According to Robert, the hardwood seedlings, like the pine seedlings, leave the nursery in prime condition.
“The seedlings are loaded with nutrients,” he said. “We expect them to explode out of the ground.”
The trees must be planted correctly, however. Common errors in planting bareroot seedlings include planting the trees too deep.
“Hardwoods are sensitive to planting depth,” said Robert. “We recommend bareroot trees be planted only two to three inches deeper than they were planted in the nursery bed.”
The tap root should be straight, not bent into a “J” or “L” shape, and all lateral roots should be in the hole.
A site in full sunlight is optimum, and moisture, obviously, is a basic requirement.
“If you plant seedlings in dry soil, regardless of how tough they are, they aren’t going to make it without moisture,” said Robert. An inch of water a week is adequate moisture, he said.
The ArborGen experts do not recommend fertilizing seedlings during the first growing year.
“The roots need time to grow and get established, so they can take up any nutrients available,” said Robert. “You may be wasting your fertilizer if the tree can’t use it. Then all you are doing is fertilizing the grass and weeds that compete with the seedling.”
Robert and Geoff both stressed that eliminating nearby competition is critical for a seedling tree getting off to a good start.
“You can overdo fertilization of a seedling and burn the roots,” said Geoff. “I lean more to weed control — getting rid of the competition around a seedling is more important than fertilization.”
“Grass is a horrible problem to have around hardwood seedlings — or any tree species,” said Robert. “Hardwoods aren’t very resistant to competition. Pines are tough and will push up through the competition, but hardwoods are very sensitive to outlying competition. Grass takes the moisture and nutrients the tree needs, so if you keep the grass and weeds away, the tree will do better.”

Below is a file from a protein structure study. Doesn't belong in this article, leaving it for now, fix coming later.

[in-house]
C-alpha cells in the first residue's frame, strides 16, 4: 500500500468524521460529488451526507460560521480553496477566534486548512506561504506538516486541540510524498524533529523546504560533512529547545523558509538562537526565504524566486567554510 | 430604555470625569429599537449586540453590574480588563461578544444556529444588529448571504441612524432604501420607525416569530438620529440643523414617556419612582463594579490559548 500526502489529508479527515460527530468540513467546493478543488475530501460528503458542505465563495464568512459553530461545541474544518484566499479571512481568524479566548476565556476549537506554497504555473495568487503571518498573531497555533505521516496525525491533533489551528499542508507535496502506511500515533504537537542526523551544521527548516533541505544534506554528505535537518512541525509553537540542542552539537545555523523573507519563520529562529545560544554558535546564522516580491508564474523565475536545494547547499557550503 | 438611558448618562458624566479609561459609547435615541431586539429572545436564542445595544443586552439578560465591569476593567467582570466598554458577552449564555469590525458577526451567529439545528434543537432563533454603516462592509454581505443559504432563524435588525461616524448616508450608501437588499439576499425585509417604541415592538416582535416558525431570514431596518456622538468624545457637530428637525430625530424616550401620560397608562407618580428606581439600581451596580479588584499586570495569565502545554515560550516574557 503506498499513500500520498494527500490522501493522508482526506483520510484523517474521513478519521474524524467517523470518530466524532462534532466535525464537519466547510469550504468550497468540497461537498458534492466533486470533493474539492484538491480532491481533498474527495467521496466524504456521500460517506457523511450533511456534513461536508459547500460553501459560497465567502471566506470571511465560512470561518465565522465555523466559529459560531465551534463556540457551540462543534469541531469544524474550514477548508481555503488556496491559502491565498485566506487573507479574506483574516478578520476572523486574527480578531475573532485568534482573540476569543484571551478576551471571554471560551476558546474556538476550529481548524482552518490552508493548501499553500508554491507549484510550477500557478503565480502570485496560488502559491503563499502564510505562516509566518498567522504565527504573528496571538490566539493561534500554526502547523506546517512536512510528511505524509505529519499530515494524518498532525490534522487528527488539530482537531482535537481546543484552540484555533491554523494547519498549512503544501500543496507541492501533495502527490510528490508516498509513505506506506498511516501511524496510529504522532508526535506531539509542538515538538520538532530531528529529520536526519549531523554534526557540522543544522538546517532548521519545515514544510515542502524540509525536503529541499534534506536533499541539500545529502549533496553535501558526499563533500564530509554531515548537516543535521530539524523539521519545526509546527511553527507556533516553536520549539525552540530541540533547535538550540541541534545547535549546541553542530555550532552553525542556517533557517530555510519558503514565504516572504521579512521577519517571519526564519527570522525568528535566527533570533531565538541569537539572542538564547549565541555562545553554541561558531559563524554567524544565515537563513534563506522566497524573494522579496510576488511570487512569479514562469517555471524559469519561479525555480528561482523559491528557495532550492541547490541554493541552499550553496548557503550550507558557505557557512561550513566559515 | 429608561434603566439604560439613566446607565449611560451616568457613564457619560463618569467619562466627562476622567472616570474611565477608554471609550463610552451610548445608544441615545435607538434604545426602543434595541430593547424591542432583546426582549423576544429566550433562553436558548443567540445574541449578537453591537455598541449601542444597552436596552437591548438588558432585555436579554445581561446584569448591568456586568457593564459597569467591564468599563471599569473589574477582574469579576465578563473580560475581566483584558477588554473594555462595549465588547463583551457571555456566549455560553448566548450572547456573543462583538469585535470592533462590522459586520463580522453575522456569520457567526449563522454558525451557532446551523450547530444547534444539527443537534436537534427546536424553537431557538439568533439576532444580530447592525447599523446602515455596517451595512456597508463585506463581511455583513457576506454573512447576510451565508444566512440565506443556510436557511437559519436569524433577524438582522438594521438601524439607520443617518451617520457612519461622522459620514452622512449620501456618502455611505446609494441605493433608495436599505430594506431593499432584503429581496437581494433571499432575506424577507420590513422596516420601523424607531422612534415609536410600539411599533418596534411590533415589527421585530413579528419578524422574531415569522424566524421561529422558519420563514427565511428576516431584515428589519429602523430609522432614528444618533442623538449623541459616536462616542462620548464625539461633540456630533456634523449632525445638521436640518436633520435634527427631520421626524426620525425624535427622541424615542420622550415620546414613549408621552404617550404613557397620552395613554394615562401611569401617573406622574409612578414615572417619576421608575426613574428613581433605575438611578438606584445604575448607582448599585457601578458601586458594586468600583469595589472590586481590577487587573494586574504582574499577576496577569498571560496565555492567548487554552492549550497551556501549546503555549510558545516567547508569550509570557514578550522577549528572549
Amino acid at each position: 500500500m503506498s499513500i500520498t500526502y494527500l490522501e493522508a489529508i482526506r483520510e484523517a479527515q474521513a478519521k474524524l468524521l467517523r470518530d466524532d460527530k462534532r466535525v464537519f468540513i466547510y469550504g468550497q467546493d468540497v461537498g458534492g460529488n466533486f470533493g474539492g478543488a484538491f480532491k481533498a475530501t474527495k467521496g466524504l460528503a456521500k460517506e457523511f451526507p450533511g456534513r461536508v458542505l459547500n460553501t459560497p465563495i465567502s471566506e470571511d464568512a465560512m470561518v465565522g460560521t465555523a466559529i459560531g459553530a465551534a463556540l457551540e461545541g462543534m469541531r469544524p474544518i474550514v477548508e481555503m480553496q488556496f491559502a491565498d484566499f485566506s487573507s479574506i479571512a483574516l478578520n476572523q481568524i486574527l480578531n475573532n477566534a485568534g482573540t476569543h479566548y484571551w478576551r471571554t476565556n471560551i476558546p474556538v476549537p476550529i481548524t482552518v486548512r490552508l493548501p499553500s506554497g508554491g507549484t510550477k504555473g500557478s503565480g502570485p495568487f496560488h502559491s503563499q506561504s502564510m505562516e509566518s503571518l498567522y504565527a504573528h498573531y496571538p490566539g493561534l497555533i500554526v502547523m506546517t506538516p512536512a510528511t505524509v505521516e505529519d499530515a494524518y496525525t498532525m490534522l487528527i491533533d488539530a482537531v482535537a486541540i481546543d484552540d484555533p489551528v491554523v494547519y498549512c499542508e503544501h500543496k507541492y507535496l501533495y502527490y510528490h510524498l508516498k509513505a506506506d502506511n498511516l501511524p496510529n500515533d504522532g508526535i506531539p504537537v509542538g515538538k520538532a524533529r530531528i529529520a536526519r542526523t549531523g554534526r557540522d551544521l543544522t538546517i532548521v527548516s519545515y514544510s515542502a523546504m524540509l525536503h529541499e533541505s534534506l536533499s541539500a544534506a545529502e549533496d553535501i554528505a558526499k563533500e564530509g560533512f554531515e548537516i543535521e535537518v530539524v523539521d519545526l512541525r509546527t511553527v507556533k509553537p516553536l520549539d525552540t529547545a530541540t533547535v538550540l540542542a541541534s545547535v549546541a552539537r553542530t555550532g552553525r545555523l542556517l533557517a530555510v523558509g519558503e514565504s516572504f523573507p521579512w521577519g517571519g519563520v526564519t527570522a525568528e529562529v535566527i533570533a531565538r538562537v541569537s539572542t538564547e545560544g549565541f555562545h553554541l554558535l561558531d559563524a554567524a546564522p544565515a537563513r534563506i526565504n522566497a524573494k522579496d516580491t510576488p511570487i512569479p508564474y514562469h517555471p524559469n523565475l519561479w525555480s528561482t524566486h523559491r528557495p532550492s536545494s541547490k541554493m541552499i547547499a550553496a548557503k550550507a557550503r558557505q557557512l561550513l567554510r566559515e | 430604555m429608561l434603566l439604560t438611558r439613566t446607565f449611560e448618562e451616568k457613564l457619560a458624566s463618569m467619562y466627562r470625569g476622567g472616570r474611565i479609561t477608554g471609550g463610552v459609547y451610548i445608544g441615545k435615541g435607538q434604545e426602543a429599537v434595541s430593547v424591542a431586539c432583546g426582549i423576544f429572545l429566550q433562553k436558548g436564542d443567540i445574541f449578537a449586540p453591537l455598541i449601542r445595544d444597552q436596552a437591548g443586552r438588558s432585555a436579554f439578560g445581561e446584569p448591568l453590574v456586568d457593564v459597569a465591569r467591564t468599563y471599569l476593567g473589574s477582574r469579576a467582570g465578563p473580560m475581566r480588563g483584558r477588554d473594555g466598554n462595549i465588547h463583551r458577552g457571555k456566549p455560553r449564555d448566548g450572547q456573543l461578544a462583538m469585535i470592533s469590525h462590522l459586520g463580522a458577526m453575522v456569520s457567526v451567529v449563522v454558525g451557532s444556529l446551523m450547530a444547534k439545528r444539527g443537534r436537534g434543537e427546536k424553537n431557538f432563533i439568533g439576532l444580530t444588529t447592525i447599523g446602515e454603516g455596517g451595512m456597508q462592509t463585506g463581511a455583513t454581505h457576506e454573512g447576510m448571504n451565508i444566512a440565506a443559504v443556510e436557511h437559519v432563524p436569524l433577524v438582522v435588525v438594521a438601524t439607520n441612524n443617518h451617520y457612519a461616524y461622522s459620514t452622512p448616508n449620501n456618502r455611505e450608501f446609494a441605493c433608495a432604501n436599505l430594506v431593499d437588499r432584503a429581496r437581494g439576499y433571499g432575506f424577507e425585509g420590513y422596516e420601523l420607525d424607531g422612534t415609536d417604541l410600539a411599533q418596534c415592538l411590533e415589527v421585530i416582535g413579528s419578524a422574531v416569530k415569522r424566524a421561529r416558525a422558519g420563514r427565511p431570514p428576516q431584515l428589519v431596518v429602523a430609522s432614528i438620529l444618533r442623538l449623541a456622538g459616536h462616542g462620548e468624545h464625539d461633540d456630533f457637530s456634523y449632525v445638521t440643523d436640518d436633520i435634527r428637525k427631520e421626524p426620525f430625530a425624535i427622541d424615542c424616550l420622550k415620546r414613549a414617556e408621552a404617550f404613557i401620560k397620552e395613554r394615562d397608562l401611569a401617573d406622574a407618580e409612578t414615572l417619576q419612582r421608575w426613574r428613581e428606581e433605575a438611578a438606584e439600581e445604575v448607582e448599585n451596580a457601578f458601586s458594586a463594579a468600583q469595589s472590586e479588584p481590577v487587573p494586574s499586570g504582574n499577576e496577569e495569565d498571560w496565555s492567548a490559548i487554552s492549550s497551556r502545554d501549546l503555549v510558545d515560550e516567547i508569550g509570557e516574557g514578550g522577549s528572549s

Robert recommended using a herbicide to control grass and weeds. You can spray herbicide around a seedling so long as you do not get it on the foliage, he said.
During the second year, lightly fertilize the tree around the drip line.
Are treeshelter tubes a good idea for seedling hardwoods? Yes, if you can swing the price, said Robert.
“These treeshelters are anywhere from $1 to $3 apiece.” he said. “If you can afford them, they work. They provide moisture from condensation and protection from wildlife and farm animals, but they are expensive. If you aren’t planting too many trees, you might want to invest in them.”
Protecting young trees from deer damage is essential in most areas of Georgia. Welded-wire cages will keep young trees from being either browsed by deer or destroyed by bucks rubbing their antlers.
Overall, trees will respond to the amount of attention you provide, just like a vegetable garden will do, said Robert.
“The more you do to a tree, the better it’s going to grow. If you hoe around it, weed, water and fertilize the more it’s going to do. The less you do, the less it’s going to do.”
For a hunt club or small landowner, ArborGen offers seedlings in quantities as few as 25 per species. You can receive seedlings shipped to your door in an enclosed package.
You can obtain an ArborGen catalog by contacting 888.888.7158, or visit the ArborGen website at www.arborgen.com. Years from now, you’ll be glad you planted oak trees this year.